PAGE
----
Tale of three taxes: Some Eugene voters face a levy, a bond and a fee

Tale of three taxes: Some Eugene voters face a levy, a bond and a fee »Play Video
Eugene, Oregon

EUGENE, Ore. - Some voters in Eugene will decide on three money measures on the May 21 ballot: a tax levy for the Lane County Jail, a City of Eugene service fee and a Eugene 4J School District bond.

For households inside all three districts, the measures add up to about $245 per year - $42 for schools, $83 for public safety and $120 for city fees.

That combination has at least one city councilor feeling a little nervous.

"There is some concern, you know, it's competing interests," said Councilor George Poling.

Poling thinks this might be a case of election overload with county, city and the school district all asking the voters for money in the same election.

"Right now is a bad time I think to ask people to put more of their limited income into serial levies, bond measures and whatever else is out there," Poling said.

City Councilor Alan Zelenka disagrees.

"While it's a tough lift for some people, I think for a lot of people this is affordable, this is modest enough," he said.

The City measure seeks a new fee on households and businesses to fill a projected budget gap.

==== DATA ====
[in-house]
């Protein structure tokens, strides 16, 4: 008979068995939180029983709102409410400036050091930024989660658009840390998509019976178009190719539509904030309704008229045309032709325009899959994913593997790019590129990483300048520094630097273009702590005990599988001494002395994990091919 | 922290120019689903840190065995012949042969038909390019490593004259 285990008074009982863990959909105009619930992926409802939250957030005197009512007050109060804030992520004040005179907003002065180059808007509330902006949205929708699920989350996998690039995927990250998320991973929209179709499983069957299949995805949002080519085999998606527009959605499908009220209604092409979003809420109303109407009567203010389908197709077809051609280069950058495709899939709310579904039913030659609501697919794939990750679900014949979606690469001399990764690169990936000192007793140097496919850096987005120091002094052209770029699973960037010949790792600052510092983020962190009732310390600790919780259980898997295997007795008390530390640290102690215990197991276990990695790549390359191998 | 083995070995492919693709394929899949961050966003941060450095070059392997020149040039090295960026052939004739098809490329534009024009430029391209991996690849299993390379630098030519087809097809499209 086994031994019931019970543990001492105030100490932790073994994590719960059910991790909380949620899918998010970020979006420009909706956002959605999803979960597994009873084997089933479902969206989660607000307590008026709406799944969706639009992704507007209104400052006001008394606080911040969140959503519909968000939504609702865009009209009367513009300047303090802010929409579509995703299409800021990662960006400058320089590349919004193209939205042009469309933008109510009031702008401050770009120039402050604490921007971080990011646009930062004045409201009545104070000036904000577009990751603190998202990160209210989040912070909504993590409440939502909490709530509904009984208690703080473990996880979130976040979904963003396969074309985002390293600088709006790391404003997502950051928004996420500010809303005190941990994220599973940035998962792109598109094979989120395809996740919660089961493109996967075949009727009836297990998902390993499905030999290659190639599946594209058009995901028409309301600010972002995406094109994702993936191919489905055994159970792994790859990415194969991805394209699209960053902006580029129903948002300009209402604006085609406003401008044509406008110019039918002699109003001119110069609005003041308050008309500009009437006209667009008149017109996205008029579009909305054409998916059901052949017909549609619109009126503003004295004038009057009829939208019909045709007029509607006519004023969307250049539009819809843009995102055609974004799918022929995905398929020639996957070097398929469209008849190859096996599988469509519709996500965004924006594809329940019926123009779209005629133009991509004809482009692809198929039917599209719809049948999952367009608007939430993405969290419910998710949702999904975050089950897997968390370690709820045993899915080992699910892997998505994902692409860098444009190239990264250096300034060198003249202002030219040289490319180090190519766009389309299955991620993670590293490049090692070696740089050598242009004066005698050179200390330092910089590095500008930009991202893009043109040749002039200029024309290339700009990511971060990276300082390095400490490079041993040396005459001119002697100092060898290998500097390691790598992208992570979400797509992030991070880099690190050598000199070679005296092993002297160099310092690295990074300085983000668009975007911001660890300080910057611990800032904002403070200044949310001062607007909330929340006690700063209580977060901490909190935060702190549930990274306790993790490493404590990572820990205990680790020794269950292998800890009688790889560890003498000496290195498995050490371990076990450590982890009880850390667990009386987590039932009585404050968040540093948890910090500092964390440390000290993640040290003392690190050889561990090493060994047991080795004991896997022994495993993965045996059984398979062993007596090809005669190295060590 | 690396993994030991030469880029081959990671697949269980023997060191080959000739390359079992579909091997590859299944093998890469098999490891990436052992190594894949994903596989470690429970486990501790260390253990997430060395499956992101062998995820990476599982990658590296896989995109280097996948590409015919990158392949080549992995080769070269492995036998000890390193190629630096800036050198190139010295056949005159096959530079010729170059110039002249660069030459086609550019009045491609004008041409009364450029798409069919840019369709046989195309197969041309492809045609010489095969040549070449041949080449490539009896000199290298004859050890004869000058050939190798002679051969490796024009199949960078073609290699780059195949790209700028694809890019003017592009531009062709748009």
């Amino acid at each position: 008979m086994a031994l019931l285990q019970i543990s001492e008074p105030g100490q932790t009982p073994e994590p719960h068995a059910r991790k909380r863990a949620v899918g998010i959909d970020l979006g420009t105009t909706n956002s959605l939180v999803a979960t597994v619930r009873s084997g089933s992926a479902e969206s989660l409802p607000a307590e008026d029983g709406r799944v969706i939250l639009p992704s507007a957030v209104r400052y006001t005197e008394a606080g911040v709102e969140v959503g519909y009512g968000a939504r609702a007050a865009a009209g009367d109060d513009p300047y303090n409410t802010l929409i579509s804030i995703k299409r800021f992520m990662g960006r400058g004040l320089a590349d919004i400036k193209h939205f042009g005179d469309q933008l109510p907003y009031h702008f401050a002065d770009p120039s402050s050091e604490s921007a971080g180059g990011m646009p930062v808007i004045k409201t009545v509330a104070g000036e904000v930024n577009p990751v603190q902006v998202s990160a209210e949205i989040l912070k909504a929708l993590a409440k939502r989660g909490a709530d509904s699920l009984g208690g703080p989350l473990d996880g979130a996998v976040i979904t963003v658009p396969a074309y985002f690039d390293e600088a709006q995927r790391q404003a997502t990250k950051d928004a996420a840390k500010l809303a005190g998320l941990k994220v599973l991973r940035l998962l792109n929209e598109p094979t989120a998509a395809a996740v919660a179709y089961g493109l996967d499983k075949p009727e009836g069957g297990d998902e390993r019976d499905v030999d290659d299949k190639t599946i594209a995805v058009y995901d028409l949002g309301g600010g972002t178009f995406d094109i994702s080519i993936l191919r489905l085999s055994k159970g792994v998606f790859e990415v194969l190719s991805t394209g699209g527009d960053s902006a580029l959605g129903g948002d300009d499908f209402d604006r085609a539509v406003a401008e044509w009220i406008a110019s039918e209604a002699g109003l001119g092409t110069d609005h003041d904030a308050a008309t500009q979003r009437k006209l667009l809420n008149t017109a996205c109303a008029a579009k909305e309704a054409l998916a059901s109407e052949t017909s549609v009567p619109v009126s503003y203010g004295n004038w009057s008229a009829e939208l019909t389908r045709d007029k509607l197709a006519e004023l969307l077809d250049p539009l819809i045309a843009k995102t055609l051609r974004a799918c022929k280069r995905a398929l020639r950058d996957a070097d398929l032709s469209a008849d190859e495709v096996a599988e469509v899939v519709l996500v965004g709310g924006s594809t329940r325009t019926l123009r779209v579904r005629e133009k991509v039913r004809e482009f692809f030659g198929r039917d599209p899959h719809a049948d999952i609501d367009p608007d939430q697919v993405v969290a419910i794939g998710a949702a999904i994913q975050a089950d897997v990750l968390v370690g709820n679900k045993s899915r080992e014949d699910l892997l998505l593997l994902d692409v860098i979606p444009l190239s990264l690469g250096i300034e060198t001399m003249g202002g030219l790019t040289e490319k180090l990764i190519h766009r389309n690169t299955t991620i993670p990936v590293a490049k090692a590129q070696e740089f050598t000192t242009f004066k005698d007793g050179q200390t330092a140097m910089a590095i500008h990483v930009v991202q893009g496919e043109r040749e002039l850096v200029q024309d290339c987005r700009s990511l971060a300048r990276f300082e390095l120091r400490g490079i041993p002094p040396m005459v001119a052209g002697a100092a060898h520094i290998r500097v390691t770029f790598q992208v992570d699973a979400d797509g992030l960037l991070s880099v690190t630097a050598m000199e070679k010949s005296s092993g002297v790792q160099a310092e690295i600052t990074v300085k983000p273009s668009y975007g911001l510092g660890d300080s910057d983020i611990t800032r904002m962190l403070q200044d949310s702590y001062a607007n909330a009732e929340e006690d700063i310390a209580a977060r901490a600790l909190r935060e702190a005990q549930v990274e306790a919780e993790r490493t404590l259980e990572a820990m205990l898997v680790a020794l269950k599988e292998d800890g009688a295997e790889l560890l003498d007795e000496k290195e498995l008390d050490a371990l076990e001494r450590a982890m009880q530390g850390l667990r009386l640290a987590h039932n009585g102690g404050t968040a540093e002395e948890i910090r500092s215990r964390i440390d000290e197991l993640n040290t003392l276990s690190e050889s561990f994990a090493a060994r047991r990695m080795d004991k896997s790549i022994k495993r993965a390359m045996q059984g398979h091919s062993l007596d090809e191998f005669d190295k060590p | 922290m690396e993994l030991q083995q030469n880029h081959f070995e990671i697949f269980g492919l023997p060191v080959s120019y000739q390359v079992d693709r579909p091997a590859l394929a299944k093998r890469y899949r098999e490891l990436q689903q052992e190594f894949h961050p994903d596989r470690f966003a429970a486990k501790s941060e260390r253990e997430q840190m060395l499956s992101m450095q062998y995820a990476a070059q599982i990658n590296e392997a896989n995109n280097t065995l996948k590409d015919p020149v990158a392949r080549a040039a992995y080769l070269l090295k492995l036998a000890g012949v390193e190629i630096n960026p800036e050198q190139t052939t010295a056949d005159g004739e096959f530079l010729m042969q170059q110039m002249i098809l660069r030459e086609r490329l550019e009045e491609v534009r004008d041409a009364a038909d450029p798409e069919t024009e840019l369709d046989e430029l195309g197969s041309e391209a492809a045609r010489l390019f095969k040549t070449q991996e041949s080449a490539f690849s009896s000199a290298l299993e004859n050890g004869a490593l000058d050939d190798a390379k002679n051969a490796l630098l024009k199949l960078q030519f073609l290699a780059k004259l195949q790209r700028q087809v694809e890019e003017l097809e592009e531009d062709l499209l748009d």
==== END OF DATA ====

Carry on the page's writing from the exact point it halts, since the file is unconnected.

The County measure would fund more jail beds and juvenile detention facilities.

The school measure puts $170 million toward new schools.

"So it's been a long process and it really made sense for us to go forward at this point," said Jennifer Geller, chair of the Eugene School Board.

Eugene bond measures have done quite well in the recent past, including a couple of street repair bonds. 

Poling said the May election is a different situation.

"It's going to be a tough sell to get all three of them passed," Poling siad. "I hope they do, but who knows what the voters are going to do at the end of the day."

Zelenka thinks it won't be hard to sell the city fee and school bond to voters.

"The two of them talk about quality of life and education in this community and what kind of city we want to live in," he said, "and I think they complement each other."